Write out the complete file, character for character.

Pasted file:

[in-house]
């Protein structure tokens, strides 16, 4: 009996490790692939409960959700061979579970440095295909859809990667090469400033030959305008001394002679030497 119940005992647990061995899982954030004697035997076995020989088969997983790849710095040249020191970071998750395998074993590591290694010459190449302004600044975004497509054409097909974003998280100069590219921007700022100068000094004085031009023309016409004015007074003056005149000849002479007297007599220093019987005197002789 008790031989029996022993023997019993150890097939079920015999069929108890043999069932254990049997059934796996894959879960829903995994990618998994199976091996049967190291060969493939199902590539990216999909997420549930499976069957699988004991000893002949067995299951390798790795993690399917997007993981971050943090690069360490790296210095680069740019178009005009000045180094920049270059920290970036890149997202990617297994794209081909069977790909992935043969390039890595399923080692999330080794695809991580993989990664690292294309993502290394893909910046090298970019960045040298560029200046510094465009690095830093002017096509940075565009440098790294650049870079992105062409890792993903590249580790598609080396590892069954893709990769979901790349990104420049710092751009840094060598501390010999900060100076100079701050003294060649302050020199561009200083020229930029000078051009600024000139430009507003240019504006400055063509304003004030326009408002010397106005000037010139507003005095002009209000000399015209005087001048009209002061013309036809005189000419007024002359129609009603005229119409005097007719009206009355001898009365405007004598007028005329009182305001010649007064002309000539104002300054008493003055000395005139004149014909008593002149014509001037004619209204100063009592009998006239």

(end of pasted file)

[in-house]
């Protein structure tokens, strides 16, 4: 009996490790692939409960959700061979579970440095295909859809990667090469400033030959305008001394002679030497 119940005992647990061995899982954030004697035997076995020989088969997983790849710095040249020191970071998750395998074993590591290694010459190449302004600044975004497509054409097909974003998280100069590219921007700022100068000094004085031009023309016409004015007074003056005149000849002479007297007599220093019987005197002789 008790031989029996022993023997019993150890097939079920015999069929108890043999069932254990049997059934796996894959879960829903995994990618998994199976091996049967190291060969493939199902590539990216999909997420549930499976069957699988004991000893002949067995299951390798790795993690399917997007993981971050943090690069360490790296210095680069740019178009005009000045180094920049270059920290970036890149997202990617297994794209081909069977790909992935043969390039890595399923080692999330080794695809991580993989990664690292294309993502290394893909910046090298970019960045040298560029200046510094465009690095830093002017096509940075565009440098790294650049870079992105062409890792993903590249580790598609080396590892069954893709990769979901790349990104420049710092751009840094060598501390010999900060100076100079701050003294060649302050020199561009200083020229930029000078051009600024000139430009507003240019504006400055063509304003004030326009408002010397106005000037010139507003005095002009209000000399015209005087001048009209002061013309036809005189000419007024002359129609009603005229119409005097007719009206009355001898009365405007004598007028005329009182305001010649007064002309000539104002300054008493003055000395005139004149014909008593002149014509001037004619209204100063009592009998006239």